The Magruder Corridor begins near Elk City on the Red River (N45˚49’ W115˚29’). From the junction with State Route14, Forest Highway 57 extends further upstream to the Red River Ranger Station, then Forest Highway 468 traverses the boundary between the Frank Church River of No Return Wilderness and Selway-Bitterroot Wilderness to Sabe Saddle, where the corridor enters the Bitterroot NF. Bargamin Creek is eligible for the national wild and scenic river system from its headwaters near Three Prong Mountain on the Nez Perce National Forest (N45˚46’ W114˚56’) downstream to the confluence with the Salmon River (N45˚34’ W115˚12’) in the Frank Church-River of No Return Wilderness. Forest Highway 443 extends from Elk City (N45˚50’ W115˚26’) north to Selway Falls (N46˚3’ W115˚18’) on the Middle Fork Clearwater River.

St. Joe NF, Idaho, is 866,000 acres included administratively in Idaho Panhandle National Forests and the Clearwater NF. On Forest Highway 321 north of Clarkia are two special areas. Hobo Cedar Grove Botanical Area (N47˚5’ W116˚7’) is a 700-acre area containing ten-foot-diameter trees and is a National Natural Landmark. Nature trails lead through the area. Theriault Lake RNA (N47˚9’ W116˚2’) includes wet meadows and mountain hemlock old growth forests at the foot of Marble Mountain to the northeast of Clarkia. West of Clarkia on Forest Highway 447 is the 2,300-acre Emerald Creek Recreation Area (N47˚0’ W116˚22’). This is an area where the star garnet, the state gemstone of Idaho, is found. The only other location where star garnets are found is India. To avoid water quality concerns from stream disturbance, the Forest Service provides garnet-bearing gravels in which people can search for garnets.

On the North Fork of the St. Joe River north of Avery along County Road 456, the Route of the Hiawatha Rail Trail begins at Pearson (N47˚21’ W115˚44’) and extends 15 miles to East Portal, Montana (N47˚24’ W115˚38’).  The railroad made a broad loop to gain elevation to cross the pass between Montana and Idaho. The bicycle trail includes seven high tressels and the 1.6-mile St. Paul Pass Tunnel.

On Forest Highway 301 south of Avery are three special areas.  Sandhouse Cedar Grove Botanical Area (N47˚8’ W115˚53’) is at the junction of Forest Highways 301 and 201. It is a near-climax stand of western red cedar, with trees exceeding five feet in diameter in an open fern understory. In the same area to the east, Upper Fishhook RNA (N47˚7’ W115˚52’) contains old growth western red cedar on a granite substrate. Further south on Forest Highway 301, Fortynine Meadows RNA (N47˚6’ W115˚53’) is a high elevation peatland surrounded by a wet mountain hemlock forest.

Forest Highway 201 leads east from the Fishhook area on Forest Highway 301 to the Snow Peak Cooperative Wildlife Management Area (N47˚3’ W115˚33’). This is an area of checkerboard ownership between the state and federal governments, with 12,000 acres of state land and 20,000 acres of national forest ownership. The area is managed for mountain goat and other high elevation animal species; there are 40 miles of trail.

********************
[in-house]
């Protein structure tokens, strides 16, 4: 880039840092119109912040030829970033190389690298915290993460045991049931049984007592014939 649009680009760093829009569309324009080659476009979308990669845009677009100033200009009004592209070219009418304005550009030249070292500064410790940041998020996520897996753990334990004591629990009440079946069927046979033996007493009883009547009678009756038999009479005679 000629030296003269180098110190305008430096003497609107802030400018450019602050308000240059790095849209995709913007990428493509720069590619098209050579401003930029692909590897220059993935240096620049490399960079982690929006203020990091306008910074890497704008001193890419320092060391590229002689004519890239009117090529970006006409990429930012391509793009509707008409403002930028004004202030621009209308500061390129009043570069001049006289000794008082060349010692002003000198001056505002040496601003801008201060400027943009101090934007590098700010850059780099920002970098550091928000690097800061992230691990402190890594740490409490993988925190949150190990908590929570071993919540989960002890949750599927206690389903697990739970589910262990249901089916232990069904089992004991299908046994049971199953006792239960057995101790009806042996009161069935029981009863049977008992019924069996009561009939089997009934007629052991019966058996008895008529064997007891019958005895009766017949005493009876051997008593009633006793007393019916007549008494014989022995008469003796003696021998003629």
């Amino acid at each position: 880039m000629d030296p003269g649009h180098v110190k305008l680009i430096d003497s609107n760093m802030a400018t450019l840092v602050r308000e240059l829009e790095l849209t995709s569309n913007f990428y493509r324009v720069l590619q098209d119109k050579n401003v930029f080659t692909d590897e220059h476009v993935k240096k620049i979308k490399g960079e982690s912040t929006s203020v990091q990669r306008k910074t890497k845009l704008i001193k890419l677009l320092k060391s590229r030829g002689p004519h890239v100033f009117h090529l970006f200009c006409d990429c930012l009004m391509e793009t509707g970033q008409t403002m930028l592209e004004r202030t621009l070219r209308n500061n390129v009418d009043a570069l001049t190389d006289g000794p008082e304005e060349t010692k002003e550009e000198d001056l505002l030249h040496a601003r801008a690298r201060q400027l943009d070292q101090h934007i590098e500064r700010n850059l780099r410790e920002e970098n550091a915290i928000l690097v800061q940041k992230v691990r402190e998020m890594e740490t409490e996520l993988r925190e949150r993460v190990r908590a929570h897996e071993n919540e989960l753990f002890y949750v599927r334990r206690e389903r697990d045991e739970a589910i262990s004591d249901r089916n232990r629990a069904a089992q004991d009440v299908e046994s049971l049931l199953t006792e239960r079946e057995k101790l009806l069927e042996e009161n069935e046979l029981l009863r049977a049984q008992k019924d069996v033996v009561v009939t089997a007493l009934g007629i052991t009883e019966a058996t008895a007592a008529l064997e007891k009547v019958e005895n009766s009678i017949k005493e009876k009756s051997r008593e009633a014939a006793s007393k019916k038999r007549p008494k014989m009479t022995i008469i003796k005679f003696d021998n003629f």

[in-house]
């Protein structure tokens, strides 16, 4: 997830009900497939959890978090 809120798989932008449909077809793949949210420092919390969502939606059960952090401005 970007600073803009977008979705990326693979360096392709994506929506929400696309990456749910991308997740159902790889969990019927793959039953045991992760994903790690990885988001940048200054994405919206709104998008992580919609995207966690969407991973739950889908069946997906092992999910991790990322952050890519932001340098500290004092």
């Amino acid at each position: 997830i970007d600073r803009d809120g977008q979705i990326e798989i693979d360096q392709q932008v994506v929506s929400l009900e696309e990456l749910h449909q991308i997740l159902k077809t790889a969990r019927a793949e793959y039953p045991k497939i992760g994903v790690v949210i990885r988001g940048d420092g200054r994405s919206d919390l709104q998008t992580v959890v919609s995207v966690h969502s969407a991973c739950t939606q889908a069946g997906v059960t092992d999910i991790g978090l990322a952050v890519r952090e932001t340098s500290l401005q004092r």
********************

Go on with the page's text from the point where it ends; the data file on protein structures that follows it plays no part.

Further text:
On the ridge separating the St. Joe River watershed from the Clearwater watershed are two special areas.  The Mallard Larkins Pioneer Area (N46˚56’ W115˚34’), St. Joe and Clearwater NFs, a 14,000-acre area on a ridge crest with glacial lakes, ancient cedars, and alpine vegetation. Five Lakes Butte RNA (N46˚57’ W115˚17’) is a 300-acre subalpine glaciated basin with mountain hemlock and two lakes, only one of which contains fish.

The forest includes the St. Joe River, which is a national wild and scenic river. The Little North Fork Clearwater River is considered eligible for the wild and scenic river system from its headwaters near Fish Lake (N47˚6’ W115˚58’) downstream to Dworshak Reservoir (N46˚53’ W115˚52’); the river is noted for roadless canyons and rapids and mature western cedar and hemlock groves. The Idaho Centennial Trail follows the eastern boundary of the forest along the ridge at the state line with Montana.

The Palouse corridor of the St. Joe NF is west of the Dworshak Reservoir and extends west to the Washington state line. This area, administered by the Nez Perce-Clearwater NF office, includes Elk Creek Falls National Recreation Trail (N46˚44’ W116˚10’), Giant Cedar Grove Special Area and NRT (N46˚53’ W116˚7’), the Elk River Backcountry Byway, and the White Pine Scenic Byway, along with trailheads at  Potlatch Canyon (N46˚46’ W116˚27’), and Feather Creek (N46˚56’ W116˚25’). The White Pine Scenic Byway ascends the Hoodoo Mountains and passes the White Pine Special Area and NRT (N47˚1’ W116˚41’), which houses an Idaho record tree. A side road, Forest Road 377, leads to Bald Mountain for views of the Palouse prairie (N47˚2’ W116˚40’). Potlatch Canyon trailhead, on Forest Highway 1963 off of State Routes 3-8 at Helmer, provides an old railroad bed through a canyon with towering cedars and meadows. Bull Run Creek RNA (N46˚44’ W116˚11’) includes parts of Tick Ridge, a basalt plateau to the south of the town of Elk River. There are western red cedar and coastal disjunct species here.To the north of Elk River is the Elk Butte Mountain Hemlock Special Area (N46˚51’ W116˚7’) and the Morris Creek Cedar Grove Special Area (N46˚51’ W116˚13’), which contains old growth western redcedar.

to be continued